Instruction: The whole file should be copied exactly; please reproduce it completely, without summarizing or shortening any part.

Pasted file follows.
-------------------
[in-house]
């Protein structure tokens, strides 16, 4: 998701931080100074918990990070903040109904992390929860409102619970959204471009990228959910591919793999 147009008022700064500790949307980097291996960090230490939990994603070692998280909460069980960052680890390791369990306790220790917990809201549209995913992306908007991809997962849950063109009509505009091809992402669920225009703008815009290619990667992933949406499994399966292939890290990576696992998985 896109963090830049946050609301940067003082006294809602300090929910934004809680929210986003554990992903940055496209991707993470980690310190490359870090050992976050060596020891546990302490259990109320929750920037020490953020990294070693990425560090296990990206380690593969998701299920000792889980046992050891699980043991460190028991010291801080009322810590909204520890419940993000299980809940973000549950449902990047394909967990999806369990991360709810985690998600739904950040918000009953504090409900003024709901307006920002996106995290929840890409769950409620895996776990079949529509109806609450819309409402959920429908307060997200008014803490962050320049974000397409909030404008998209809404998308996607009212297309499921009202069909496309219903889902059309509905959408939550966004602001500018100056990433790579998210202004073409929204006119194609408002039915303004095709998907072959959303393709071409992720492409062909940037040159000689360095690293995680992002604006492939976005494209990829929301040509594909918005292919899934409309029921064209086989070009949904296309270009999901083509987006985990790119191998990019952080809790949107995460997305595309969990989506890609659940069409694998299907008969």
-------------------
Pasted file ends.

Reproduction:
[in-house]
């Protein structure tokens, strides 16, 4: 998701931080100074918990990070903040109904992390929860409102619970959204471009990228959910591919793999 147009008022700064500790949307980097291996960090230490939990994603070692998280909460069980960052680890390791369990306790220790917990809201549209995913992306908007991809997962849950063109009509505009091809992402669920225009703008815009290619990667992933949406499994399966292939890290990576696992998985 896109963090830049946050609301940067003082006294809602300090929910934004809680929210986003554990992903940055496209991707993470980690310190490359870090050992976050060596020891546990302490259990109320929750920037020490953020990294070693990425560090296990990206380690593969998701299920000792889980046992050891699980043991460190028991010291801080009322810590909204520890419940993000299980809940973000549950449902990047394909967990999806369990991360709810985690998600739904950040918000009953504090409900003024709901307006920002996106995290929840890409769950409620895996776990079949529509109806609450819309409402959920429908307060997200008014803490962050320049974000397409909030404008998209809404998308996607009212297309499921009202069909496309219903889902059309509905959408939550966004602001500018100056990433790579998210202004073409929204006119194609408002039915303004095709998907072959959303393709071409992720492409062909940037040159000689360095690293995680992002604006492939976005494209990829929301040509594909918005292919899934409309029921064209086989070009949904296309270009999901083509987006985990790119191998990019952080809790949107995460997305595309969990989506890609659940069409694998299907008969």